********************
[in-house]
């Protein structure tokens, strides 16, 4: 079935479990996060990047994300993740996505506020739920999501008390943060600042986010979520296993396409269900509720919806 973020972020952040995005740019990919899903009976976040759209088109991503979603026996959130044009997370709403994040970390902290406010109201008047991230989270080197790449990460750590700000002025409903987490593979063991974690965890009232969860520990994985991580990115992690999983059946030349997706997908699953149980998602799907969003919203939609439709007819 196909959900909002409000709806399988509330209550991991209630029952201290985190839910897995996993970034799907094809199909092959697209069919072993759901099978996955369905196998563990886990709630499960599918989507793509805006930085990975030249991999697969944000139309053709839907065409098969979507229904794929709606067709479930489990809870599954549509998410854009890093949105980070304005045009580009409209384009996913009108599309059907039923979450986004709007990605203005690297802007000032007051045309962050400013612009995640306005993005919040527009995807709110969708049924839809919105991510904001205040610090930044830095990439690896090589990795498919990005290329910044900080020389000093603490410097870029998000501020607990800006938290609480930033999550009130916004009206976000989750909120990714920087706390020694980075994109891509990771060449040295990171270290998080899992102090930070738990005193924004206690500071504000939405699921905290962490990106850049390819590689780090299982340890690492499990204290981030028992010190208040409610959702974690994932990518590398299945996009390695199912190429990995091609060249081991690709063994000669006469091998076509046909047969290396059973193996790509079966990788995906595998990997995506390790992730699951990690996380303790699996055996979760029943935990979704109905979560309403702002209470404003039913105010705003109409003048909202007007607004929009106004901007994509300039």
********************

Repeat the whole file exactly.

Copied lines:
[in-house]
């Protein structure tokens, strides 16, 4: 079935479990996060990047994300993740996505506020739920999501008390943060600042986010979520296993396409269900509720919806 973020972020952040995005740019990919899903009976976040759209088109991503979603026996959130044009997370709403994040970390902290406010109201008047991230989270080197790449990460750590700000002025409903987490593979063991974690965890009232969860520990994985991580990115992690999983059946030349997706997908699953149980998602799907969003919203939609439709007819 196909959900909002409000709806399988509330209550991991209630029952201290985190839910897995996993970034799907094809199909092959697209069919072993759901099978996955369905196998563990886990709630499960599918989507793509805006930085990975030249991999697969944000139309053709839907065409098969979507229904794929709606067709479930489990809870599954549509998410854009890093949105980070304005045009580009409209384009996913009108599309059907039923979450986004709007990605203005690297802007000032007051045309962050400013612009995640306005993005919040527009995807709110969708049924839809919105991510904001205040610090930044830095990439690896090589990795498919990005290329910044900080020389000093603490410097870029998000501020607990800006938290609480930033999550009130916004009206976000989750909120990714920087706390020694980075994109891509990771060449040295990171270290998080899992102090930070738990005193924004206690500071504000939405699921905290962490990106850049390819590689780090299982340890690492499990204290981030028992010190208040409610959702974690994932990518590398299945996009390695199912190429990995091609060249081991690709063994000669006469091998076509046909047969290396059973193996790509079966990788995906595998990997995506390790992730699951990690996380303790699996055996979760029943935990979704109905979560309403702002209470404003039913105010705003109409003048909202007007607004929009106004901007994509300039």